What is Passive Income?

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Definition:

Passive income refers to earnings that aren’t dependent on a traditional job, and that take less time and effort to maintain.

🤔 Understanding passive income

Passive income is income that you derive from sources other than paid labor. Common sources include owning rental property, participating in a limited partnership, or any other enterprise in which one is not actively involved. Many people rely on an employer for all of their earnings for a year. But others turn to passive income, which is a way to increase their sources of revenue without putting in as much continual effort. Once set up, the income happens without much work from you. The Internal Revenue Service (IRS) acknowledges passive income and classifies it as either passive business activities, rental activities, or self-charged interest. There are other forms of income that require little effort on the part of the earner, such as dividend investing, but the IRS doesn’t classify them as passive income. As with the money you’d earn from your employer or work as a contractor, passive income is subject to income taxes.

Example

Suppose you work full-time as an elementary school teacher. You and your husband decide you’d like to create a passive income stream to help finance your future retirement. The two of you decide to invest in rental properties. You buy a small rental property, fix it up, and begin renting the units out to tenants. The revenue that you and your husband make from your rental properties is passive income under the IRS definition. Many forms of passive income require little effort. Rental income is unique because the IRS classifies it as passive income regardless of how much effort it takes.

Takeaway

Passive income is like multiple streams flowing into one lake…

Imagine the lake is your bank account. All of the neighboring streams and rivers flow into that lake. The streams and rivers represent passive income. The more streams that are flowing into your lake, the more streams of passive revenue you have going into your bank account. Many forms of passive income are just like a stream, where they naturally flow into the lake with little effort.

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What are the different types of income?

There are three primary types of income: passive income, active income, and portfolio income. According to the Internal Revenue Service (IRS) definition of passive income, it refers to passive business activities, rental activities, or self-charged interest.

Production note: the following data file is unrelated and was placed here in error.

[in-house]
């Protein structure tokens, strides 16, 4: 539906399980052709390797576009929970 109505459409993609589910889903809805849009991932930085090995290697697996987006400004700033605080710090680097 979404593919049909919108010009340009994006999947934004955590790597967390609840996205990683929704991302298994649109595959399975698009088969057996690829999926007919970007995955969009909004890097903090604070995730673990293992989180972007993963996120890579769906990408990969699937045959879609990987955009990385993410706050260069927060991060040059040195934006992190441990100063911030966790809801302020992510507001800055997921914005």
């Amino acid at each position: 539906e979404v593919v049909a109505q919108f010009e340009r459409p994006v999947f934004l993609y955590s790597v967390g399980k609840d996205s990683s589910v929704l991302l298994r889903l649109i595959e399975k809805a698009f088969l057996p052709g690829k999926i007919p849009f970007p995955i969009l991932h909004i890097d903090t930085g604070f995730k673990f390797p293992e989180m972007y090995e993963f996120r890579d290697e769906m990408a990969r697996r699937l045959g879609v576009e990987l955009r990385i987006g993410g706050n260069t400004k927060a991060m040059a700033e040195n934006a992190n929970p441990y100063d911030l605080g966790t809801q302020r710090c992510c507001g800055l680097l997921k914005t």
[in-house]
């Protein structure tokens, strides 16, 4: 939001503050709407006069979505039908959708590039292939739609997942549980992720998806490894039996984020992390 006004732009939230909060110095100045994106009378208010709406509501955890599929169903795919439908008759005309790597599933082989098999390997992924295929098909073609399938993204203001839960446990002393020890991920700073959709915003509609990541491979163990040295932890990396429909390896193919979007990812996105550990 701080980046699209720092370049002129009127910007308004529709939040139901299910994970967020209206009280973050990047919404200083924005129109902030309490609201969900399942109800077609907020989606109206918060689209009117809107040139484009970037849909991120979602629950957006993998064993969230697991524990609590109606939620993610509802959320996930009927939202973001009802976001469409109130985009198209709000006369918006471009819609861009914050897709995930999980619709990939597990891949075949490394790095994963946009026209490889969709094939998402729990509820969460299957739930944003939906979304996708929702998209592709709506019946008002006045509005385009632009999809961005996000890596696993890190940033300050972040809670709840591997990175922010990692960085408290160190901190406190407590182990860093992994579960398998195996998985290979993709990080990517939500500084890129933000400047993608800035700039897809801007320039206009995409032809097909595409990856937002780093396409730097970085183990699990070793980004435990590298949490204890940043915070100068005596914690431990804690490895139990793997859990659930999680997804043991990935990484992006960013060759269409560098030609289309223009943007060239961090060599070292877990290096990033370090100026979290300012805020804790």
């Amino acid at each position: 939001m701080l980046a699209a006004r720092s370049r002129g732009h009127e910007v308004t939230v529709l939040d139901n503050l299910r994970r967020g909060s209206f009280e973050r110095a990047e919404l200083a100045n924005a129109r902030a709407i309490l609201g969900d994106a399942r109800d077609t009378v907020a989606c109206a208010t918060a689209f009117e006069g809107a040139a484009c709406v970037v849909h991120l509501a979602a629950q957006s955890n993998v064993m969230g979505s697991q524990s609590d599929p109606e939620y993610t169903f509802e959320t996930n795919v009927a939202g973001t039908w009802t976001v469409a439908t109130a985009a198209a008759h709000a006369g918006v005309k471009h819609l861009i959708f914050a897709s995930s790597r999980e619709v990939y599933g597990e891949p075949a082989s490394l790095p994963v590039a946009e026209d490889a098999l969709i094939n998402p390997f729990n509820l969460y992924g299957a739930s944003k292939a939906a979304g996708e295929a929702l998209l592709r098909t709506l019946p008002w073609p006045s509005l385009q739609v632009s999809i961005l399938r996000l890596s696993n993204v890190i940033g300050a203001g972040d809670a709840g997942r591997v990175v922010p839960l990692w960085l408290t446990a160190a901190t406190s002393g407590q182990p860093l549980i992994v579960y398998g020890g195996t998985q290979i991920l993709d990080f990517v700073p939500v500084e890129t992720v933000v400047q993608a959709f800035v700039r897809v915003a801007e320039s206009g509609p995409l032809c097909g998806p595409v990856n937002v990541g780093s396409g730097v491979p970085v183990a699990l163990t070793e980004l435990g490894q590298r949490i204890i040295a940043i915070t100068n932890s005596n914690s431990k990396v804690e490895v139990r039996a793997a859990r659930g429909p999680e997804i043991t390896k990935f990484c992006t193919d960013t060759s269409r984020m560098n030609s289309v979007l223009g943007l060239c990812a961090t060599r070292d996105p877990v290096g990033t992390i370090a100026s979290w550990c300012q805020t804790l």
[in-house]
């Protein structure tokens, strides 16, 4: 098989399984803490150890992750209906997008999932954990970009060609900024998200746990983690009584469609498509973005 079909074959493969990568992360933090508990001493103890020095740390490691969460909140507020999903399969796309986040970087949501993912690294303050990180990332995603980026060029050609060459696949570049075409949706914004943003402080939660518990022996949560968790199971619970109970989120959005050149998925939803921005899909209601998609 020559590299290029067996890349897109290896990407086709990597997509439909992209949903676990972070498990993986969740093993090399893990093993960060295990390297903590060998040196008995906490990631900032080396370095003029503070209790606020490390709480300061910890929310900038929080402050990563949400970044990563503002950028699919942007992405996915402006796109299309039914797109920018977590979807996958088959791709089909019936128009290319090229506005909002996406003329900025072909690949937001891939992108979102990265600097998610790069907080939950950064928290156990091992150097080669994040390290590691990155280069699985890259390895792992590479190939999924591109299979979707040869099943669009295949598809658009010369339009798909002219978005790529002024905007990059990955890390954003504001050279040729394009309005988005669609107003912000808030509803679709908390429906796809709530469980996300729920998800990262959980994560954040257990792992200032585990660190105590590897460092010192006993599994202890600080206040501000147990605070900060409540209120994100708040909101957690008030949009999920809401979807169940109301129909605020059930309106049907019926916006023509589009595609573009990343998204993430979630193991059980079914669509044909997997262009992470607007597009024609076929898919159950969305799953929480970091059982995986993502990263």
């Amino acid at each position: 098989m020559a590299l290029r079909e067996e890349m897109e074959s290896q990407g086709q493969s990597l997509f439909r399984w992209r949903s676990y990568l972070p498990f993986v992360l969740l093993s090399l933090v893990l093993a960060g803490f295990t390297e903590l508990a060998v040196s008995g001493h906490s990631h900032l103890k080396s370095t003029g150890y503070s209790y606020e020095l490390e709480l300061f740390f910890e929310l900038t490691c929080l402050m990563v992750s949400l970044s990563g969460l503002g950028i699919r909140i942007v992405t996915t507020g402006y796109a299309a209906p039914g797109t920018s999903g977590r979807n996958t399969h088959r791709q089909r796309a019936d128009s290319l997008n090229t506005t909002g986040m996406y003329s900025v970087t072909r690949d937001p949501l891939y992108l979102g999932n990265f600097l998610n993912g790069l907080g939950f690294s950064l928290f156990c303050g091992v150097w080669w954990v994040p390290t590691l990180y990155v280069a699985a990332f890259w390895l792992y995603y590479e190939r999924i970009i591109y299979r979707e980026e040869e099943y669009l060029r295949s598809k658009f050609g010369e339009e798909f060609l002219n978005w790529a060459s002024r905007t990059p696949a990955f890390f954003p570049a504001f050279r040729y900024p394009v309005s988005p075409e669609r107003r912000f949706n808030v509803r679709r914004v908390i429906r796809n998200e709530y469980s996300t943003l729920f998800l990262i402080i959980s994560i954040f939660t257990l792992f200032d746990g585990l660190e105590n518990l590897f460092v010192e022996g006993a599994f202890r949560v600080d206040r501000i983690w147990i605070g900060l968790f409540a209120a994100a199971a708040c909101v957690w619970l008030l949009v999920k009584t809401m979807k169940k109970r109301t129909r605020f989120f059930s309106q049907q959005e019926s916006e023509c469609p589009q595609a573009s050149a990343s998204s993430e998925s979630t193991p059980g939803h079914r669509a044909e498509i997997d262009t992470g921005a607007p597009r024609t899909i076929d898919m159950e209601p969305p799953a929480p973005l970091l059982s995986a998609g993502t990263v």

Active income refers to earnings you bring home from work. For most people, their active income is their salary or wage, tips, and commission. If you’re a business owner who runs the day to day of your business, then your business income is active. Active income describes any worker who is paid as a result of the time they spend on their job or how much they produce in a job.

The last type of income is portfolio income, which refers to earnings from capital gains, dividends, and interest from your investments. Even though portfolio income could be considered passive — in that it doesn’t require the same time investment as active income — the IRS does not include it in its definition of passive income.

What are the different types of passive income?

The Internal Revenue Service (IRS) definition of passive income includes three primary income sources. The first is trade or business activity in which you don’t materially participate — where you aren’t involved in the day-to-day activities. The next type of passive income is any rental activity, regardless of how materially you participate, as long as you aren’t a real estate professional. The final type of passive income is self-charged interest.

There are plenty of other activities that are generally considered to be passive income, such as investing and affiliate marketing. However, what the IRS deems to be passive income is treated differently within the tax code than other forms of income.

Business activities

Business activity is considered to be passive income if you don’t engage in material participation. There are a few tests you can use to determine if you materially participate in a trade or business activity for any given tax year according to the IRS:

  • You spent more than 500 hours actively working on the business
  • You were the only participant in the business (for example, you’re a sole proprietor)
  • You spent more than 100 hours working on the business and contributed roughly the same number of hours as other participants (for example, a partnership where you and your partner both spent over 100 hours without one of you having spent significantly more time)
  • You spent more than 100 hours working in the business and spent more than 500 hours working in any business (for example, suppose that you are a partner in multiple businesses and spent at least 500 hours on business activities, with at least 100 of those hours devoted to one of the businesses)
  • You’ve met the above IRS requirements for material participation in at least five of the past 10 years
  • You’ve met the above IRS requirements for material participation for any three preceding years, and the activity is a personal service activity

Rental activities

Income that you make from a rental activity is a type of passive income, even if you materially participate. Rental activity refers to a situation where you rent your property to customers, and the money you receive is primarily due to the money the customers paid for the use of the property.

There are some exceptions to the IRS definition of rental activity. For example, as of March 2020, rental activities generally don’t count as passive income if the amount of time for which customers rent the space is under one week. As a result, many property owners (though not all) using sites like Airbnb to rent out their homes can’t count those funds as passive income.

Rental activities also don’t count as passive income if you’re a real estate professional. According to the IRS, you qualify as a real estate professional if more than half of the services you perform in a year are in real property trades or if you performed more than 750 hours of service during the year in real property trades.